For now, three cheers for Jody – and to all who seek resilience and light. And if you have three minutes, let Kelly Clarkson do her thing and listen to “Stronger”. It might be ten years old and ‘dated’ at this point, but it’s a keeper. I promise.

-Vicki ❤

12 thoughts on “Darkness & Light

  1. Those who’ve experienced darkness often have special skills in sniffing out shade from others. I didn’t know Jung said this but I’ve found it to be true. And can be a good thing, like it was in your example with Jody. It can, however, be held against you because you see more into a person than they are ready to admit to themselves. And you get blamed for drawing out their demons. 🤨

    Liked by 2 people

    1. Yes…such a great point about drawing out “stuff” that’s not welcome. And — the paraphrasing of Jung ‘experiencing darkness…and sniffing out shade’ is just my interpretation, not a quote. Sorry for being sloppy about that. It’s a Vicki-ism. 😉 Thanks much, Ally!

      Liked by 2 people

    2. Dear Victoria,

      I concur with Ally and I really like your quotation of Carl Jung, and I concur with you about the relevance of the quotation here.

      Indeed, Jung can be as blunt as he is insightful. Here are two longer examples:

      A group of inferior people is never better than any one of them; it is just as inferior as they, and a State composed of nothing but sheep is never anything else but a herd of sheep, even though it is led by a shepherd with a vicious dog. Admittedly there has been scientific and technological progress, but no one has yet heard that people in general have become more intelligent let alone morally better.

      Letters of C. G. Jung: Volume 2, 1951-1961

      The sense of security is increased and the sense of responsibility decreased when one is part of a group. The group accentuates the ego; one becomes braver, more presumptuous, more cocky, more insolent, more reckless; but the self is diminished and gets pushed into the background in favor of the average. Hence the individual in the group always tends to assent as far as possible to the majority opinion, or else to impose his opinion on the group.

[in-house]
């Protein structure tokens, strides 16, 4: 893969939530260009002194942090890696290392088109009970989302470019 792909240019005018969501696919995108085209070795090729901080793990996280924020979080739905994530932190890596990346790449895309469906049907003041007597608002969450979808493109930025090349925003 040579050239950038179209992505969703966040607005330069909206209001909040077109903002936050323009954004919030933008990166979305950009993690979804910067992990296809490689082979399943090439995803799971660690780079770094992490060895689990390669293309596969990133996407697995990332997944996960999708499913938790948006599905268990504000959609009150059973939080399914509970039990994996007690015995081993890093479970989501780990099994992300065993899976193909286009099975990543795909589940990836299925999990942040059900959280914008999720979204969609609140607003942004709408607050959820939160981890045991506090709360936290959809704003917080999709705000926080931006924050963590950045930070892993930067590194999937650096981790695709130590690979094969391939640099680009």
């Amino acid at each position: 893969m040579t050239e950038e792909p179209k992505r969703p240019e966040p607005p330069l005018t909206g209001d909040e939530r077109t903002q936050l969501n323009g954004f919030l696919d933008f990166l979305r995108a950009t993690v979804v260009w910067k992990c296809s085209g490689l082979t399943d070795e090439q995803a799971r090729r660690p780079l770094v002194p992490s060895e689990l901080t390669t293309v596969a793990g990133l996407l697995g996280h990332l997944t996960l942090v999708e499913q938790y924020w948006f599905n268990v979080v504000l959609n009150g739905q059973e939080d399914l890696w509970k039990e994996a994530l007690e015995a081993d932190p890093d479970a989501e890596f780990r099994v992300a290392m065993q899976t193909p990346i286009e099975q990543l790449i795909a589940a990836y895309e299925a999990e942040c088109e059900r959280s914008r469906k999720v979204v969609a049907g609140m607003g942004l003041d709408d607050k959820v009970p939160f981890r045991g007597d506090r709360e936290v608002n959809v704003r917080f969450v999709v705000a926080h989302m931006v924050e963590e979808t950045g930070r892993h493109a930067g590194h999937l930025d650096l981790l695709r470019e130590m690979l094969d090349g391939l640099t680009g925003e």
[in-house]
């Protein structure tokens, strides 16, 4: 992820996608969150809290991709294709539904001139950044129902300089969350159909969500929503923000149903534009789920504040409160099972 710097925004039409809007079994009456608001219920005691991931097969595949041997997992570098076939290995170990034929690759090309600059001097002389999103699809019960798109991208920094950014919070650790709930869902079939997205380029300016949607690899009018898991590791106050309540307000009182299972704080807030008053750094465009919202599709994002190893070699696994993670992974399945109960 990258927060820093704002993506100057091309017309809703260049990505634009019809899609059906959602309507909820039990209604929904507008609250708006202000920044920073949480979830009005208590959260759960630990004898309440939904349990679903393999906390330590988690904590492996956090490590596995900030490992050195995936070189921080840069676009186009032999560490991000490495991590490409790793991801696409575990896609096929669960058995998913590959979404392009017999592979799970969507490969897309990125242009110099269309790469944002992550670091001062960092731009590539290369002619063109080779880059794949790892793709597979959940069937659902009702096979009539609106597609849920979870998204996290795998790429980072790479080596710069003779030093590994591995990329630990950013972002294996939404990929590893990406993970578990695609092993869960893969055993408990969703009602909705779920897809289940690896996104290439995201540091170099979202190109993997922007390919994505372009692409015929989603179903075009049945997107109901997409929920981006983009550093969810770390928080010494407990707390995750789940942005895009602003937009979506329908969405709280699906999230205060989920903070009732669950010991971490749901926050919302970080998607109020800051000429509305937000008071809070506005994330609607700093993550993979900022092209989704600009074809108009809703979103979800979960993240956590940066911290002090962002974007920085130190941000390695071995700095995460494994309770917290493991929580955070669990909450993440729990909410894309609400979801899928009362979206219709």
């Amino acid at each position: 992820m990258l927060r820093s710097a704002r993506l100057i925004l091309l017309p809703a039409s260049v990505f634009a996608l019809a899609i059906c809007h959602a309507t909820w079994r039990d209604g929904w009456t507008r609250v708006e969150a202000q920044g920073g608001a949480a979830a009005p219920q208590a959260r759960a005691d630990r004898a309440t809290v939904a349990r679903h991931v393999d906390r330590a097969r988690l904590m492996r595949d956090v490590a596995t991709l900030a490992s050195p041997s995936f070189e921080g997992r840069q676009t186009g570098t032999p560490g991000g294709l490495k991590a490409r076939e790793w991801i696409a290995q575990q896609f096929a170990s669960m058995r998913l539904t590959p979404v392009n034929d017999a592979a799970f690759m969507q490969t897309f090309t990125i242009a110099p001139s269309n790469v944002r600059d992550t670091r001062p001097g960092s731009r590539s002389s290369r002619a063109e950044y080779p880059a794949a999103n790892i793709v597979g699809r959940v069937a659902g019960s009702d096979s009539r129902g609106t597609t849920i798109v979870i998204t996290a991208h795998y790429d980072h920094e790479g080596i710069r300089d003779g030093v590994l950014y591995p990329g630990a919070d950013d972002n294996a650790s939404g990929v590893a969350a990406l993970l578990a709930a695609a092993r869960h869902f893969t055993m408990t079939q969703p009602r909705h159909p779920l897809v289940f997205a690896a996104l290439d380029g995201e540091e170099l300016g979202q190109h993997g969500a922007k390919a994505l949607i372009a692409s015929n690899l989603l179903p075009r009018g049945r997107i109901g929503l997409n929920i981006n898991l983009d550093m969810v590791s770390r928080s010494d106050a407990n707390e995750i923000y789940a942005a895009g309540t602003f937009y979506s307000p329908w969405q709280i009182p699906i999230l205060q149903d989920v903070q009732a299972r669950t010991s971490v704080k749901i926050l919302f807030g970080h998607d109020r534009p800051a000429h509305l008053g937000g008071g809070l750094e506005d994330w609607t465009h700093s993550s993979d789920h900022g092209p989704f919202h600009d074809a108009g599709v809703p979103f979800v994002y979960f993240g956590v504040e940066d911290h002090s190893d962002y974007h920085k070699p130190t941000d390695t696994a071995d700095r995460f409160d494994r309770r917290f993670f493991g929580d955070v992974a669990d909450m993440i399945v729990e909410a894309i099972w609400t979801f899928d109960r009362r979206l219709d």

Letters of C. G. Jung: Volume 2, 1951-1961

      Happy October to you and Ally! Wishing both of you a productive month doing or enjoying whatever that satisfies you the most, including but not limited to composing highly commendable blog posts!

      Yours sincerely,

      Liked by 2 people

      1. Sound Eagle – thank you! You are right, so many words of insight and wisdom from Jung. Thank you for sharing more and posting in your comments! Good reading. And thank you for your kindness. Take care! 😊

        Liked by 1 person

  2. Wow, wow, wow – I love that you got a call from Jody and got to find out the “end” of that story. And of course the beautiful work that you helped him do. Sometimes I get confused about “darkness” and think it’s “edginess” which is something I don’t relate to. But in reading the Jung quote and your take, it helps me identify the suffering and hard times that I draw from as I meet others. Thank you for sharing this story and how you relate to it, Vicki. Beautiful!

    Liked by 2 people

    1. Thank you, Wynne. Yes — so often we’re just left with hopeful thoughts about folks who move through our lives. It was a treat to connect with Jody again. And yes to interpreting notions of “dark” or “edgy” in ways that make sense to each of us. Such a great point. 😉❤️😉

      Liked by 2 people

  3. I was thinking the other day how you can tell the people who’ve experienced intense pain without them saying so. It comes through in the way they relate to others. In their sense of empathy.

    Their situations may be diverse, but pain on a deep level is somehow relatable. You captured my thoughts (and much more, of course) in the most eloquent way.

    As to Jody, what an amazing turn-around. I’m thankful for you, Vicki. And I know my appreciation is nothing compared to his. 🤍

    Liked by 2 people

    1. You are so kind, Kendra. Thank you. I’m forever thinking we all “carry pain” of some sort and what you said about knowing it – when we meet fellow survivors – it’s true, I think. No words required. Sending love to you, dear one. 😉❤️😉

      Liked by 2 people